The government expects to spend only around 20-something percent. The other is from private that will depend in the interest of the company, including foreign company to give the supply for the electricity, for the water and something like that, not wholly developed by the government. This will lead to cooperation, what you call PPP (public-private partnership). We will invite many investors, not only from Japan but all over the world.
Softbank confirmed that it is not investing in Indonesia project to build the new capital city in Borneo, just before the groundbreaking for this project. We don’t worry because we have many investors backing up this project. And of course, we will have also some of the Japanese company, which also gives the interest for this thing. Our representative from Indonesia, also with the embassy met with the senior adviser to Prime Minister Mori, who discussed about Japanese company involvement for this project. We are going in the process of building a smart city, and I think Japan has done a lot of experiments on this field. I’m quite sure that Japan will have more experienced and testing.
Your country is rich in natural resources, and Indonesia is one of the key trade partners within Asean for Japan. What products and industries are you promoting in Japan at the moment?
Indonesia and Japan continue to strive to improve comprehensive economic cooperation, especially in the industrial sector. Currently, there are numbers of economic cooperation between Indonesia and Japan, including the Indonesia-Japan Economic Partnership Agreement (IJEPA), which is currently at the stage of general review negotiation. Then there is also the New Manufacturing Industry Development Center (MIDEC) collaboration.
This technical cooperation project involves various partner institutions in Japan, such as cooperation with the Ministry of Economy, Trade and Industry (METI) and the Japan International Cooperation Agency (JICA). This can encourage increased investment in the automotive industry sector to make Indonesia a production base for export destination.
Currently, there are 21 Japanese four-wheeled or more-wheeled vehicle industrial companies with a production capacity of over 2 million units per year, by absorbing 38 thousand direct workers. The total investment reaches IDR 140 trillion, and provides livelihood to around 1.5 million people who work along the industry value chain. Japan is still committed to investing in Indonesia, including in the Electric Vehicle sector.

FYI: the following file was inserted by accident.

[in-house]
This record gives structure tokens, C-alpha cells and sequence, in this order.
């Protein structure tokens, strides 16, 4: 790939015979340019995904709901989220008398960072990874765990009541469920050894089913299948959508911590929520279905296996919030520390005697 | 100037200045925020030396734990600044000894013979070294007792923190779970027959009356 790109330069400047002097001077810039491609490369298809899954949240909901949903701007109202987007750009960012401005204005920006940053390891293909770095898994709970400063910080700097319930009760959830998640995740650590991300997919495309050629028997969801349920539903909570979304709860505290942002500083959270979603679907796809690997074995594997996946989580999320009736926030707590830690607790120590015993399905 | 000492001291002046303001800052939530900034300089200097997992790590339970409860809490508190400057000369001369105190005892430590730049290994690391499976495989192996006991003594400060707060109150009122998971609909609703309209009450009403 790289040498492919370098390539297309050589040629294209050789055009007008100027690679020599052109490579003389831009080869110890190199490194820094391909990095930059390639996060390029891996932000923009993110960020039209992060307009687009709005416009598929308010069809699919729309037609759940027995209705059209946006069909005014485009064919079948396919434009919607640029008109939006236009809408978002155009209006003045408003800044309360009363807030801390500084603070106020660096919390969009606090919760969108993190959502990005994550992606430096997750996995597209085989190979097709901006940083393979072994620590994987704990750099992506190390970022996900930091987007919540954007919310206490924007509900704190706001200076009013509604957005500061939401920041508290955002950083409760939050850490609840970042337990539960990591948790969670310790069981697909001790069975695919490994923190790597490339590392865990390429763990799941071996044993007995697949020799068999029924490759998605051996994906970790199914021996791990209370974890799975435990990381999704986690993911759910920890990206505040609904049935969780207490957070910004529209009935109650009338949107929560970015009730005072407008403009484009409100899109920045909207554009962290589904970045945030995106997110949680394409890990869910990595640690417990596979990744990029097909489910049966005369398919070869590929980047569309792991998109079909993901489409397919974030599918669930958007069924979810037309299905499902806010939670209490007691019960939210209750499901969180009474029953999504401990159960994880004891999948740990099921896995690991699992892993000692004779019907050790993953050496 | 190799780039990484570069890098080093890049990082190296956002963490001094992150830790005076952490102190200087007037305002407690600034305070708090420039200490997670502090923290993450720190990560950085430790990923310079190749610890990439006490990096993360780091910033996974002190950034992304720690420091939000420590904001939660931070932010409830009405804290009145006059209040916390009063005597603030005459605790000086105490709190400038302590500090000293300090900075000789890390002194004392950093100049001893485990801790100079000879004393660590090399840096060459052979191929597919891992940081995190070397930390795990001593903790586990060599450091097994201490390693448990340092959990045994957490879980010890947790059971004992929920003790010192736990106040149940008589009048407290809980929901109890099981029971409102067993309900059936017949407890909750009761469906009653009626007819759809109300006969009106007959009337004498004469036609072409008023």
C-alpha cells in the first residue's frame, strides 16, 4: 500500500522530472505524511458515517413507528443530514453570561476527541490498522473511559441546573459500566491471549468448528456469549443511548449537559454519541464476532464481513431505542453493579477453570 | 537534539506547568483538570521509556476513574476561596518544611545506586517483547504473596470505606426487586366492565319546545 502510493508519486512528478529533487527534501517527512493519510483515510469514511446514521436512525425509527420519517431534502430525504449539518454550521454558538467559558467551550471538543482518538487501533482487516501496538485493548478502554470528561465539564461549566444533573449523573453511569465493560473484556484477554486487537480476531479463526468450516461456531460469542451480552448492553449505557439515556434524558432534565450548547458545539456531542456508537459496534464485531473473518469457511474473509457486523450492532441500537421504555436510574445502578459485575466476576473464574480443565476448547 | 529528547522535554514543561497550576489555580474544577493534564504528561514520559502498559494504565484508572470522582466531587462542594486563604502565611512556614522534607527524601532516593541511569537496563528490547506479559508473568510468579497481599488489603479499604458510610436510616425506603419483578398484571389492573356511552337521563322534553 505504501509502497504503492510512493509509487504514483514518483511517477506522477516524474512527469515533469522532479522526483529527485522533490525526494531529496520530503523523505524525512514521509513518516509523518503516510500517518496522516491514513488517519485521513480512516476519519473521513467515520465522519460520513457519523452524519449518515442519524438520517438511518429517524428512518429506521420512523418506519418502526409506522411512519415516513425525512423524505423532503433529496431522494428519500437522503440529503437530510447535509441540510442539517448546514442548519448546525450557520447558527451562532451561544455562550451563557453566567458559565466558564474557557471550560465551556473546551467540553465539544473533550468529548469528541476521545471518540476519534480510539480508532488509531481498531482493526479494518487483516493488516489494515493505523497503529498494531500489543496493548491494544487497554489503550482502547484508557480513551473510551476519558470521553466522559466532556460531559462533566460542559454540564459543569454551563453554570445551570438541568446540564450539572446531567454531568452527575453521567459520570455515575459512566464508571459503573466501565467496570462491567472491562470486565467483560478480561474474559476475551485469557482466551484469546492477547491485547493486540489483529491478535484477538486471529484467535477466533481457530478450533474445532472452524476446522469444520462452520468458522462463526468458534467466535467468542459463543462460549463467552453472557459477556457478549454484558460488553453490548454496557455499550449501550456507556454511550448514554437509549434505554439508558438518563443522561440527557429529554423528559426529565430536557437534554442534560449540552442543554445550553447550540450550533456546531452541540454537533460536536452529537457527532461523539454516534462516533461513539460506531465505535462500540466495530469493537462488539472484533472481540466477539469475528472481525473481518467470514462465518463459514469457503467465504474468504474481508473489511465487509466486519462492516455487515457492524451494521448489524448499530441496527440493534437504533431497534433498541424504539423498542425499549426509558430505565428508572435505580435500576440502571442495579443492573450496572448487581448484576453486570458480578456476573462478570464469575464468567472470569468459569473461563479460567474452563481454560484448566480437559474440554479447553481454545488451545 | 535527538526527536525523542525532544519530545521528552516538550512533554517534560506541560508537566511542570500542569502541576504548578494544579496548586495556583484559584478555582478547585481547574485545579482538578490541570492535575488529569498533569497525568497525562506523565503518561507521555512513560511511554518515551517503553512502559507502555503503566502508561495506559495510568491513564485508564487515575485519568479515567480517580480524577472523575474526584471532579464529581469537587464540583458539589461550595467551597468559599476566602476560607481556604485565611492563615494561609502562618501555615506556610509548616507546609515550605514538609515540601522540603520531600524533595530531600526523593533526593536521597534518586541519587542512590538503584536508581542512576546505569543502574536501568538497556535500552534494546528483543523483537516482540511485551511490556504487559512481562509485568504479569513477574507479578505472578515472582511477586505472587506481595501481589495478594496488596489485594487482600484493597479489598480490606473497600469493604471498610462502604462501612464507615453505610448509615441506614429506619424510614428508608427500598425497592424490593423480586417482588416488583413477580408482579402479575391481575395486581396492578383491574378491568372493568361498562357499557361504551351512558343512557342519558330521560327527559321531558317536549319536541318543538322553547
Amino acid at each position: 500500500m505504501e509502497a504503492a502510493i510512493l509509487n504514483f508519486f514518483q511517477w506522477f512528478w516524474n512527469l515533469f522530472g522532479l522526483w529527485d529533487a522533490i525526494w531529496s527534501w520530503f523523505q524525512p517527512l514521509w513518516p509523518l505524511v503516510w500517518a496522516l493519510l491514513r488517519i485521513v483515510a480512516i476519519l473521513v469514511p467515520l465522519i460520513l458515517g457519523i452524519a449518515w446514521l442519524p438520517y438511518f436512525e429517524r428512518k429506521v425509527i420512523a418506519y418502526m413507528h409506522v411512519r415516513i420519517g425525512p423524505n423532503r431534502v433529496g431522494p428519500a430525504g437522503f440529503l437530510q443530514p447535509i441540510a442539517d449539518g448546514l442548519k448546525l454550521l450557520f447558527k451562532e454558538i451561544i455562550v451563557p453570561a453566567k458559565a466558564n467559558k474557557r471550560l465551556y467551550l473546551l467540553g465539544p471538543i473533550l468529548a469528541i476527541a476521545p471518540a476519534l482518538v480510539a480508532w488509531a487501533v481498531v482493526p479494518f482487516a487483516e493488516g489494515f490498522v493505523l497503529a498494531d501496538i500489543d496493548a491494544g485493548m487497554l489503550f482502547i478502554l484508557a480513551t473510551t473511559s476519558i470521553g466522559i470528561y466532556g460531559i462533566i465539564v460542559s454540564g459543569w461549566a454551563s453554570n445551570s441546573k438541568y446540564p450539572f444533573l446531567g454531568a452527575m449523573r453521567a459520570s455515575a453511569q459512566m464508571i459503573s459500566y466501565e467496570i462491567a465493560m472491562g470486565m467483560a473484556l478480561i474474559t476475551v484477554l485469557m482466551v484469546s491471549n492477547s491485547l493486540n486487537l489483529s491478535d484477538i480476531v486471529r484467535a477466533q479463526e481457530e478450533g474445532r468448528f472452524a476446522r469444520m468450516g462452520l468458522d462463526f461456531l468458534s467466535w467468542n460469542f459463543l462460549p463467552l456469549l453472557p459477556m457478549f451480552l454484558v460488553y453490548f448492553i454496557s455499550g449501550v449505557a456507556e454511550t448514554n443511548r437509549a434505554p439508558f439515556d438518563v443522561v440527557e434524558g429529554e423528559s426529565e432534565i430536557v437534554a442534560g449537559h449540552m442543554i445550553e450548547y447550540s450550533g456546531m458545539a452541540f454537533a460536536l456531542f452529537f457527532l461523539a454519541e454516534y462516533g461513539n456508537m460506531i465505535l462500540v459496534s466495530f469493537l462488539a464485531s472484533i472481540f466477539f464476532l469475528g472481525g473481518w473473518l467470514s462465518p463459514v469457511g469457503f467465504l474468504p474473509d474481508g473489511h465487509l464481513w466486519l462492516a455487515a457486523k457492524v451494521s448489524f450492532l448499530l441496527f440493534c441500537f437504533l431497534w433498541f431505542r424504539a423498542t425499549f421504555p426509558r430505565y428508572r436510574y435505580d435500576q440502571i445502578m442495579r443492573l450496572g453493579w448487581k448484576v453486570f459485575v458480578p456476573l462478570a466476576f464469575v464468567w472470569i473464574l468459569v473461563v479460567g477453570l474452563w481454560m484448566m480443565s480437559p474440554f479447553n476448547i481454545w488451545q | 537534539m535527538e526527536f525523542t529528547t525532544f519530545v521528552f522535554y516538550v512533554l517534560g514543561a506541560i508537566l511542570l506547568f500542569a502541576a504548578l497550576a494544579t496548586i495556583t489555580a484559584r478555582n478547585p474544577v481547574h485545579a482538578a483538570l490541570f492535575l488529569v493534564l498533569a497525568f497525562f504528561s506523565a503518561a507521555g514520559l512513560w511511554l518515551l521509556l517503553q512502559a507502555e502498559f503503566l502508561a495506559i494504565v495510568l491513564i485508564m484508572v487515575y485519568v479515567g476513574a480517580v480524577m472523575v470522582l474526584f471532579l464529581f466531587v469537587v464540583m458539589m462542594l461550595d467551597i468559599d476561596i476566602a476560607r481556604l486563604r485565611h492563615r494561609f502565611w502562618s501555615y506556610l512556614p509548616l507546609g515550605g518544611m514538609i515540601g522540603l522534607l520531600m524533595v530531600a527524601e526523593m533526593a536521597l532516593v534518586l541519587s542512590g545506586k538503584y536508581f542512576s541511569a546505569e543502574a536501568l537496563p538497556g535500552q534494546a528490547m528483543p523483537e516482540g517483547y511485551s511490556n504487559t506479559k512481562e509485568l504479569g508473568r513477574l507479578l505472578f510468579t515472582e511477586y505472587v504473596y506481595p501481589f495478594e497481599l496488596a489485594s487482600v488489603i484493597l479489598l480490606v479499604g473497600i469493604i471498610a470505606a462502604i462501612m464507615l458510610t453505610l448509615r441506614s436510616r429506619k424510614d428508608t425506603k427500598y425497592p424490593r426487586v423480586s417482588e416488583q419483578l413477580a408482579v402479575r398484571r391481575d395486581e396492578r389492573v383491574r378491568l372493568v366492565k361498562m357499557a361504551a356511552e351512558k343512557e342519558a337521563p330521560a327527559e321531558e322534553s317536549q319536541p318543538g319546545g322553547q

The two countries also agreed on a new collaboration, namely Public Private Track 1.5: Japan Indonesia Co-Creation Partnership for Innovative and Sustainable Economic Society to enhance cooperation in regional and global supply chains, infrastructure development, digital economy, human resource development and sustainable industry. The sectors which are Indonesia’s development priority.
The total trade value between Indonesia and Japan from January to December 2021 was USD 32.4 billion, which means 33.5% higher than the same period in 2020 which was USD 24.3 billion. In terms of investment, in 2021, Japan’s investment in Indonesia was 2.3 billion USD in 6,931 projects which is ranked fifth among other Indonesian investors.
Recently, Japan has been enforcing restrictive border controls due to the global pandemic. In the process, many Indonesian students enrolled in Japan have been frustrated to reenter the country of choice – Japan. Is there some progress going forward?
Yes, for example, I’ve met a mom yesterday who spent three days in quarantine. Today, she and her friend are allowed to go to the dorm— which is frustrating because she already starts the study more than one and a half years. So far she started through online. Japan gradually relaxes border controls to allow entry for tourists and non-tourists, so we’re expecting more for the students. Many Indonesian skilled workers are already coming to Japan after the policy for the opening for this one. As reported to me, one of the company will send around 600 students for training. And then next year, it will be around 1,000 to 2,000. And then we expect with up to the end of the year, one company is expecting to send around 6,000. So, hopefully that can be a very good start.
Please tell us about your most recent projects your Embassy is working on in 2022
This year, Indonesia is the chairman of the G20. We would like to have some initiative with Japan, difference with how other countries organizing G20. At this time, Indonesia also during the summit wants to announce the cooperation between B2B. For example, Japan and Indonesia but also Japan, Indonesia with other countries, but also with several countries like that. This time, Indonesia would like to focus on three things with better and concrete projects: one is health, the second is energy transition and third is digital transformation.